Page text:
PodCastle original releases, but that’s not to say it’s does hit above its weight. The story is complex and beautiful, daring and demanding in ways that I don’t often see in short SFF. It deals with transition, with changing a body in magical ways, but the change isn’t just a metaphor for gender transitioning, in part because that’s already literal in the text. Rather, the transition here is more complicated, a way for the main character to reshape her body and get a manner of control and freedom she’s always wanted. It’s stirring and emotionally resonating work, and I’ll get right to my review before I give too much away!
“Strange Things Done” by Tori Curtis (5972 words)
No Spoilers: Audra is a trans woman contacted a bit out of the blue by a middle school friend (who is also a trans woman) about an opportunity. Not a job, though--it’s the chance at wings. All it will take are daily injections, some time off of work, and a whole lot of pain. Nothing new to Audra, and the story explores how it plays out, what it means to her, and how she deals both with the changes and with the way the rest of the world treats her. The piece is wrenching, heavy, and complicated, revealing a web of relationships, all of them forged in fire, stronger than the pressure to break, to fall. The story moves, through difficulty, through pain and fear and uncertainty, but it holds to a resilience born of necessity that’s no less amazing, no less transforming and beautiful for it.
Keywords: Wings, Trans MC, Queer MC, Bodies, Transformations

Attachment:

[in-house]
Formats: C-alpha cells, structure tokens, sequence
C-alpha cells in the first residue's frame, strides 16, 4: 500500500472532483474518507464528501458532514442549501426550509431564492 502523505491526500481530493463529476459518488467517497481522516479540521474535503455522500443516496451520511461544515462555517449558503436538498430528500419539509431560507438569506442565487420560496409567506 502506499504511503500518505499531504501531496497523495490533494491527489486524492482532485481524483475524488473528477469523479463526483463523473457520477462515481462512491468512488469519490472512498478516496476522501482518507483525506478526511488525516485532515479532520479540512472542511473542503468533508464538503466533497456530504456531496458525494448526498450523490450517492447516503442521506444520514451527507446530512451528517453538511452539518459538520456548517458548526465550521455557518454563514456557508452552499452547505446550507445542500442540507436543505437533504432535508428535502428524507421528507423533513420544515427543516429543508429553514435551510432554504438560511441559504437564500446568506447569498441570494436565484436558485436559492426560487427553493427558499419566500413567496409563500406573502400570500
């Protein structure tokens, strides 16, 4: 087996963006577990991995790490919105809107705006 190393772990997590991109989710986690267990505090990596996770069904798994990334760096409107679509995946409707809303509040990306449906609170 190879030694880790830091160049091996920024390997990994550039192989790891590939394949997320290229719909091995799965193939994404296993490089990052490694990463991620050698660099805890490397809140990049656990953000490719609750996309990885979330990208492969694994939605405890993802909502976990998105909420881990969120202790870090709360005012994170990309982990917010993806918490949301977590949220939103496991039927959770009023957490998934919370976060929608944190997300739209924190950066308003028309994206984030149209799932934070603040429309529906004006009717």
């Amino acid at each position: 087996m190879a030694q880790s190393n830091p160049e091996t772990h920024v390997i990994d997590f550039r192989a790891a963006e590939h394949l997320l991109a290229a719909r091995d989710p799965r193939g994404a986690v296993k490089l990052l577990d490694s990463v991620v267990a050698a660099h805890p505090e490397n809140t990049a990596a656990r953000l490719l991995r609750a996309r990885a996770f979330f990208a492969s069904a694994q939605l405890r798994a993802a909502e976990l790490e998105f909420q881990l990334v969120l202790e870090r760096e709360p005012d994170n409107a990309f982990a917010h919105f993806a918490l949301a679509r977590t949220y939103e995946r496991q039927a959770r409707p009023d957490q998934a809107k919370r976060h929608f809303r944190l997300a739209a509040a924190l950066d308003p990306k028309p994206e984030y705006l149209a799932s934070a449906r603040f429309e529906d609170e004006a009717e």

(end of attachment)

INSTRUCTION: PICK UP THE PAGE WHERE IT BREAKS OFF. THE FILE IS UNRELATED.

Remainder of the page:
Review: I do love the moment when Audra is told what she might expect from the drug that will allow her to grow wings, and she just sort of shrugs. Because it’s nothing new. Because she’s already reshaped her body once, already undergone that transformation, so in some ways what’s once more? Of course it’s still a big deal, still hard, still painful, still takes nearly everything she has. But she’s also ready for it, and in some ways I think that was the point of Lacey asking her to do it. Her, over a cis person, over someone who hasn’t gone through that kind of change, that kind of raw hurt and soreness and shift. Lacey asks because it would take someone like Audra, someone who has that bone-deep knowledge of change, to really understand and be able to handle growing wings in the way that’s required to do it best. All the while navigating the things she’s already had to navigate. The changing appearance, the ways people stare, the ways they treat her differently. The fear and the trauma of being seen, but also the joy and the beauty when she is finally able to go out and be herself. It’s such a complex situation. And the story handles it with such compassion and care, telling a story that centers a kind of transition, without disrespecting the journey or the characters. And it’s brilliantly and viscerally told, the changes that Audra goes through squirming and challenging, painful in ways familiar and not. I love the way it shows her expectation of rejection, the way she’s sure that her work will fire her despite everything. And the strange mix of emotions that come when they...don’t. The need to have this clean break from the past while still not wanting to lose everything that she’s managed to gain. And the relationship between Audra and Nic, between Audra and Lacey, are just so well handled, so carefully and wonderfully depicted. The way they support each other, love each other, touch each other--the piece is sensual, sexy, and messy in all the ways I love to see. The characters are struggling but also have things well in hand, because they lean on each other, because they build their support networks strong, and because after surviving so much, what’s a bit more? Only, it’s everything, because it means claiming something freeing and wonderful, lifting and affirming. And I love the piece and think you should definitely check it out! A breathtaking read!